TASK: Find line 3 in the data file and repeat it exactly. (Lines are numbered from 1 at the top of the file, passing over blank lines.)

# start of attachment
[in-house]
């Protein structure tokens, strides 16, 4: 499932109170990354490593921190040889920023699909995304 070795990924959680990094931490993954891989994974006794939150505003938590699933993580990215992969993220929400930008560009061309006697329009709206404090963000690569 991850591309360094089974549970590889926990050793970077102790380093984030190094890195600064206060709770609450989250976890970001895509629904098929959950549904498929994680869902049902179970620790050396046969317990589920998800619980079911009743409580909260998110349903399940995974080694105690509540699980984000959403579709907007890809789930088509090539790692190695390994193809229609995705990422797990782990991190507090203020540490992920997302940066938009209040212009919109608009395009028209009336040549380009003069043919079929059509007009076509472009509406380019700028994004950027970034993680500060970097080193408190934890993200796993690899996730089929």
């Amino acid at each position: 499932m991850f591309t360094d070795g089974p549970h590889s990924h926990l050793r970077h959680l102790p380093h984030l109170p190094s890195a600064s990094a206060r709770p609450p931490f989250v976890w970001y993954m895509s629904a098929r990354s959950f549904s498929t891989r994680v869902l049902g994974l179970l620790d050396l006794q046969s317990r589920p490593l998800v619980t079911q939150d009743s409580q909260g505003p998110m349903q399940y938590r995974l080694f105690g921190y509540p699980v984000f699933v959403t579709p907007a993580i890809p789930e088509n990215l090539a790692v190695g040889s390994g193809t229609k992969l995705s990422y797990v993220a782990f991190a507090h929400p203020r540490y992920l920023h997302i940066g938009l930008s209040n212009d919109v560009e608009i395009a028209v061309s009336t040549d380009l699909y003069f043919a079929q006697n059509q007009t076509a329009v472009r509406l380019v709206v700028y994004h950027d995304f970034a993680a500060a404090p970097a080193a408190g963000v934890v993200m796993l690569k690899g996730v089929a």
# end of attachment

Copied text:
């Amino acid at each position: 499932m991850f591309t360094d070795g089974p549970h590889s990924h926990l050793r970077h959680l102790p380093h984030l109170p190094s890195a600064s990094a206060r709770p609450p931490f989250v976890w970001y993954m895509s629904a098929r990354s959950f549904s498929t891989r994680v869902l049902g994974l179970l620790d050396l006794q046969s317990r589920p490593l998800v619980t079911q939150d009743s409580q909260g505003p998110m349903q399940y938590r995974l080694f105690g921190y509540p699980v984000f699933v959403t579709p907007a993580i890809p789930e088509n990215l090539a790692v190695g040889s390994g193809t229609k992969l995705s990422y797990v993220a782990f991190a507090h929400p203020r540490y992920l920023h997302i940066g938009l930008s209040n212009d919109v560009e608009i395009a028209v061309s009336t040549d380009l699909y003069f043919a079929q006697n059509q007009t076509a329009v472009r509406l380019v709206v700028y994004h950027d995304f970034a993680a500060a404090p970097a080193a408190g963000v934890v993200m796993l690569k690899g996730v089929a």